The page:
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Plan To Control Zebra Mussels Creates Controversy

SHOREWOOD, Minn. (WCCO) -- With its pristine waters and abundant fish, Ian Hodge loves bringing his boat to Shorewood's Christmas Lake.

While fighting to get his motor started, Hodge quipped, "It's deep, it's clean, it's nice."

It's not nearly as congested as the ever popular Lake Minnetonka just across the road.

But soon, boaters and anglers just might find the lake's public water access controlled by an electronic gate. The city of Shorewood and the Christmas Lake Homeowner's Association have a pilot plan to limit access to the lake in hopes of fighting invasive species.

Boaters like Hodge are voicing skepticism, saying, "where does it begin, where does it end? If you gate one (lake), everybody's going to want their lake gated. I just don't think it's a good idea."

In its statewide fight to control the spread of invasive species like Eurasian water milfoil and the more damaging zebra mussel, Minnesota Department of Natural Resources watercraft inspectors are fanning out across the state to check boats that might be transporting invasive species. State law prohibits boat owners from transporting a boat without first draining the bilge or live well to make certain they're not inadvertently spreading the foreign invaders.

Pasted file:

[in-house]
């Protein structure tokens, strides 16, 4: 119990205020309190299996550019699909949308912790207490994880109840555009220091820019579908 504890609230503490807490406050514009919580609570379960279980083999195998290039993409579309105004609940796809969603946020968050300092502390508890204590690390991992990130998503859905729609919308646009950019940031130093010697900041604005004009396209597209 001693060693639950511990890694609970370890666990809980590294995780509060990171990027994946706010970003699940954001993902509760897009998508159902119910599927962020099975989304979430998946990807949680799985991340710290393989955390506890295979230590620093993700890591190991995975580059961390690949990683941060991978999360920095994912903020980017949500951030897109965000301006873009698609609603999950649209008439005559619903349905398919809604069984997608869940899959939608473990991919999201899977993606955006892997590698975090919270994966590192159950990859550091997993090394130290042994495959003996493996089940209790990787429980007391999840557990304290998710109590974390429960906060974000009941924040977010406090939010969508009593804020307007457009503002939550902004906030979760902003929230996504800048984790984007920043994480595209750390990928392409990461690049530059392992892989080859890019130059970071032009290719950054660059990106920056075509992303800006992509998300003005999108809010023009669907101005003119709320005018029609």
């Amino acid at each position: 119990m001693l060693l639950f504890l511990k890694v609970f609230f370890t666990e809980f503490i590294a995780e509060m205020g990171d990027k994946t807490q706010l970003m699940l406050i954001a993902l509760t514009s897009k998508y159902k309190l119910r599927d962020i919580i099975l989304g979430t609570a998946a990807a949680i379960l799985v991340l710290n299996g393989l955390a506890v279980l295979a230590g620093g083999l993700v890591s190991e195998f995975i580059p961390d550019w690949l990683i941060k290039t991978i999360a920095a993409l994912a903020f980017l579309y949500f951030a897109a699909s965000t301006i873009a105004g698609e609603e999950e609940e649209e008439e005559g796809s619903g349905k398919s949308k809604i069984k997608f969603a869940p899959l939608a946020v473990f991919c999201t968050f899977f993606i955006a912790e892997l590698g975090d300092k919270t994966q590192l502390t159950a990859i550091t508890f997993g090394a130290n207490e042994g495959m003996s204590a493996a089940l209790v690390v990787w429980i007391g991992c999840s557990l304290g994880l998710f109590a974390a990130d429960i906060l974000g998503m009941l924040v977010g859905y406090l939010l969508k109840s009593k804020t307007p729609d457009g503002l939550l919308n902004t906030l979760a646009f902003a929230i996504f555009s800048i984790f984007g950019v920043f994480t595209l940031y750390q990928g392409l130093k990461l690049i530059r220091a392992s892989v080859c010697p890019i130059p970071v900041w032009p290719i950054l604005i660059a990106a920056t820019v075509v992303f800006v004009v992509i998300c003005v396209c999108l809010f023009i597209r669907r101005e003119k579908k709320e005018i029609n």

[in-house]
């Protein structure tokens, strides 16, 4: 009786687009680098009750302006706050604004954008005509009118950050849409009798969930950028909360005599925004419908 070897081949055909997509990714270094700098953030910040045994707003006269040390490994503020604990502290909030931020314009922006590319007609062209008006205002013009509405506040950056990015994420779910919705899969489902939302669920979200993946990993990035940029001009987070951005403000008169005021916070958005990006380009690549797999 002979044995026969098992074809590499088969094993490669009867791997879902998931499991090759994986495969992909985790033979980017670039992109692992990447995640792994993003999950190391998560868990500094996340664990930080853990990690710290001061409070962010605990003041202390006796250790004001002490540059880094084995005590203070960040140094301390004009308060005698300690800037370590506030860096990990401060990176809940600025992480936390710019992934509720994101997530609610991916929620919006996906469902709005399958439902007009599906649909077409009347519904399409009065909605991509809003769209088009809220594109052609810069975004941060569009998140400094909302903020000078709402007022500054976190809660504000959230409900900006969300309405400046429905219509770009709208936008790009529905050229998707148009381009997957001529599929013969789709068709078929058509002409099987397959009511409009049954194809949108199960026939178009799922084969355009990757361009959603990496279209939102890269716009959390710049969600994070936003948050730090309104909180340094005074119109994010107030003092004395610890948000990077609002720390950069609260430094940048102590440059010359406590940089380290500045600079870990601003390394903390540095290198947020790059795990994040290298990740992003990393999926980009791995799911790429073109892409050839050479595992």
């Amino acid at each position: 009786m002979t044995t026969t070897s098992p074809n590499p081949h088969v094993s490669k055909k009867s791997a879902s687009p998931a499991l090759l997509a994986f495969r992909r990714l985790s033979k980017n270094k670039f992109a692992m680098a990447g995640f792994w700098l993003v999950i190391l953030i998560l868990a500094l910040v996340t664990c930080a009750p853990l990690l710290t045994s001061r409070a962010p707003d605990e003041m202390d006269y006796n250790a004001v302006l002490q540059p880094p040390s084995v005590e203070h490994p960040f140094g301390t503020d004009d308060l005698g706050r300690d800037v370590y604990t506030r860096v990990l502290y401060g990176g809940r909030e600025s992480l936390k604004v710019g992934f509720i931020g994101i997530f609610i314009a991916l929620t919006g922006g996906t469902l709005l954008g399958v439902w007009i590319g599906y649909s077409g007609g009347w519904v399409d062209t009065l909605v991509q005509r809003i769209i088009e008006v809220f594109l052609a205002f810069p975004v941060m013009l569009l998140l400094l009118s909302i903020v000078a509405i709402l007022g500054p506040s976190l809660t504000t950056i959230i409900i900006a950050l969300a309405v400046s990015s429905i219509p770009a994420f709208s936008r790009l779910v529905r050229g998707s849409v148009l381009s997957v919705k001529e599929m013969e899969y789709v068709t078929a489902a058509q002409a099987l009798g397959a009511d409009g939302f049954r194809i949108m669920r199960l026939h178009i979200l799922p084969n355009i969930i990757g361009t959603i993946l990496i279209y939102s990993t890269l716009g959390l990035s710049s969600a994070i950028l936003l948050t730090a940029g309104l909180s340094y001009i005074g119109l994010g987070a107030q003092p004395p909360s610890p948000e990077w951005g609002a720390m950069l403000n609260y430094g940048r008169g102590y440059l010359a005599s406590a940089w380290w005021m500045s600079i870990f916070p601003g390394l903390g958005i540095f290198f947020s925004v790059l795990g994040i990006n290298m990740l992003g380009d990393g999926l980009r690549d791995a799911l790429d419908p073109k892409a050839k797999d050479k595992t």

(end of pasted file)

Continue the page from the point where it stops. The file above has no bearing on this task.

Still, their efforts to monitor landings are being done on a "hit-or-miss" basis. It's both impossible and cost prohibitive to keep a 24-hour vigil on every Minnesota lake. So the responsibility of stopping the spread lies on the shoulders of boaters.

But Christmas Lake homeowners and the city of Shorewood say that battle plan is not good enough. So they're planning the more extreme measure to limit unfettered lake access.

"This isn't about keeping the public out," argued lake association president Joe Schneider.

He said the plan would install a code-activated gate at the entrance to the landing. Boaters would have to trailer their boat to a nearby centralized location, such as Minnewashta Park, where DNR watercraft inspectors would be on the clock. After a brief inspection, providing the boat is clean, the owner would be given a one-day code that would open the access gate.

"You'll use that code number to open the gate, just like at a car wash. You'll come in, you'll put your boat in, you'll leave when you want to leave," Schneider explained.

Still, the plan has its skeptics, people who think it's a thinly-veiled attempt to limit boating activity on a lake surrounded by expensive homes. Yet, surprisingly, anglers who were using the landing on a Monday weren't totally against the idea. They call the fight to control the spread of zebra mussels a bigger threat than open access.

"I don't know, it would be a hassle but you got to do something about the mussel. I haven't seen it yet, but I've heard it's really bad," said boater Lonnie Amundsen.

Keeping the mussels out just might do the same to some boaters.

Stan Munkelwitz fishes the lake on a regular basis and says, "I don't mind having a gate so long as we're not breaking the law to be allowed to park here publicly."

While the boat landing is owned by the city of Shorewood, any decision on installing the gate would likely need the approval of the DNR.

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